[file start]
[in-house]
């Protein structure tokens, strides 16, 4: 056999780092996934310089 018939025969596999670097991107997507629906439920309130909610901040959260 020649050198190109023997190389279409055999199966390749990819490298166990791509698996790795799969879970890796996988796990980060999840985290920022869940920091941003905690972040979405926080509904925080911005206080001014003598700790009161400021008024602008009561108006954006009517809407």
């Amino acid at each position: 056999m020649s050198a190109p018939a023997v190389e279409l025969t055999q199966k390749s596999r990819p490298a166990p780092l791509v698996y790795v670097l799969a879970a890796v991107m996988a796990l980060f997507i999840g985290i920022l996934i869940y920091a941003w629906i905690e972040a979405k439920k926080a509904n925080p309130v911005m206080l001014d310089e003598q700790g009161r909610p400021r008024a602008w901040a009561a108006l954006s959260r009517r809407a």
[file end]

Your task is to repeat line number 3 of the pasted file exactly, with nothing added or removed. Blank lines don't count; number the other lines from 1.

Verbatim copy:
């Amino acid at each position: 056999m020649s050198a190109p018939a023997v190389e279409l025969t055999q199966k390749s596999r990819p490298a166990p780092l791509v698996y790795v670097l799969a879970a890796v991107m996988a796990l980060f997507i999840g985290i920022l996934i869940y920091a941003w629906i905690e972040a979405k439920k926080a509904n925080p309130v911005m206080l001014d310089e003598q700790g009161r909610p400021r008024a602008w901040a009561a108006l954006s959260r009517r809407a």